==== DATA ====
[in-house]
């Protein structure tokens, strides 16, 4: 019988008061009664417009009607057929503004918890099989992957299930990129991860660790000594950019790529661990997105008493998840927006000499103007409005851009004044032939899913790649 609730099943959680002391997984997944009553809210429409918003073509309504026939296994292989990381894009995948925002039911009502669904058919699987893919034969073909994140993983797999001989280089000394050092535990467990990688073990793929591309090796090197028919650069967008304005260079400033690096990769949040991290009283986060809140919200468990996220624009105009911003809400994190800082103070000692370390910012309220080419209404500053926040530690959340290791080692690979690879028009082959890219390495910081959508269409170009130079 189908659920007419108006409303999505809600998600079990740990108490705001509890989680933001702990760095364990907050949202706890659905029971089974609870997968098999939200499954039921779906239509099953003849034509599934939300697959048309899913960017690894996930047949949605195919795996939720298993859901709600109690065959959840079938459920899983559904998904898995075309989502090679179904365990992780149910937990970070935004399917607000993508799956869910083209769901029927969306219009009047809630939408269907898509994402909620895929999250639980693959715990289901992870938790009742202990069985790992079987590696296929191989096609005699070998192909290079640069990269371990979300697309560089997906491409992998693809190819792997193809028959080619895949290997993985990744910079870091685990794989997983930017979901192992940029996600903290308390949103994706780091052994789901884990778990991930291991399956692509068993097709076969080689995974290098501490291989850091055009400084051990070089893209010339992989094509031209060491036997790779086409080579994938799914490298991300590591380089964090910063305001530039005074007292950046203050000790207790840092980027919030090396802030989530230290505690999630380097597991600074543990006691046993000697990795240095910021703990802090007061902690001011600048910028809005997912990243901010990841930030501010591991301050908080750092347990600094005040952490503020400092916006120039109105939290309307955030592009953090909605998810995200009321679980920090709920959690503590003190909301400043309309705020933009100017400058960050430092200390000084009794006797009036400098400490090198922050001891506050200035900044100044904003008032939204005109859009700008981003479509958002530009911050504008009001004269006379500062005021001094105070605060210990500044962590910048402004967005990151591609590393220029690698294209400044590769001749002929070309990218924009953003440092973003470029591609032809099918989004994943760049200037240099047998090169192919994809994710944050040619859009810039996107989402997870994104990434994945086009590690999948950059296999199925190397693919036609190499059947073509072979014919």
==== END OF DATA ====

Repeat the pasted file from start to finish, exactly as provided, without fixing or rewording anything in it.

[in-house]
């Protein structure tokens, strides 16, 4: 019988008061009664417009009607057929503004918890099989992957299930990129991860660790000594950019790529661990997105008493998840927006000499103007409005851009004044032939899913790649 609730099943959680002391997984997944009553809210429409918003073509309504026939296994292989990381894009995948925002039911009502669904058919699987893919034969073909994140993983797999001989280089000394050092535990467990990688073990793929591309090796090197028919650069967008304005260079400033690096990769949040991290009283986060809140919200468990996220624009105009911003809400994190800082103070000692370390910012309220080419209404500053926040530690959340290791080692690979690879028009082959890219390495910081959508269409170009130079 189908659920007419108006409303999505809600998600079990740990108490705001509890989680933001702990760095364990907050949202706890659905029971089974609870997968098999939200499954039921779906239509099953003849034509599934939300697959048309899913960017690894996930047949949605195919795996939720298993859901709600109690065959959840079938459920899983559904998904898995075309989502090679179904365990992780149910937990970070935004399917607000993508799956869910083209769901029927969306219009009047809630939408269907898509994402909620895929999250639980693959715990289901992870938790009742202990069985790992079987590696296929191989096609005699070998192909290079640069990269371990979300697309560089997906491409992998693809190819792997193809028959080619895949290997993985990744910079870091685990794989997983930017979901192992940029996600903290308390949103994706780091052994789901884990778990991930291991399956692509068993097709076969080689995974290098501490291989850091055009400084051990070089893209010339992989094509031209060491036997790779086409080579994938799914490298991300590591380089964090910063305001530039005074007292950046203050000790207790840092980027919030090396802030989530230290505690999630380097597991600074543990006691046993000697990795240095910021703990802090007061902690001011600048910028809005997912990243901010990841930030501010591991301050908080750092347990600094005040952490503020400092916006120039109105939290309307955030592009953090909605998810995200009321679980920090709920959690503590003190909301400043309309705020933009100017400058960050430092200390000084009794006797009036400098400490090198922050001891506050200035900044100044904003008032939204005109859009700008981003479509958002530009911050504008009001004269006379500062005021001094105070605060210990500044962590910048402004967005990151591609590393220029690698294209400044590769001749002929070309990218924009953003440092973003470029591609032809099918989004994943760049200037240099047998090169192919994809994710944050040619859009810039996107989402997870994104990434994945086009590690999948950059296999199925190397693919036609190499059947073509072979014919």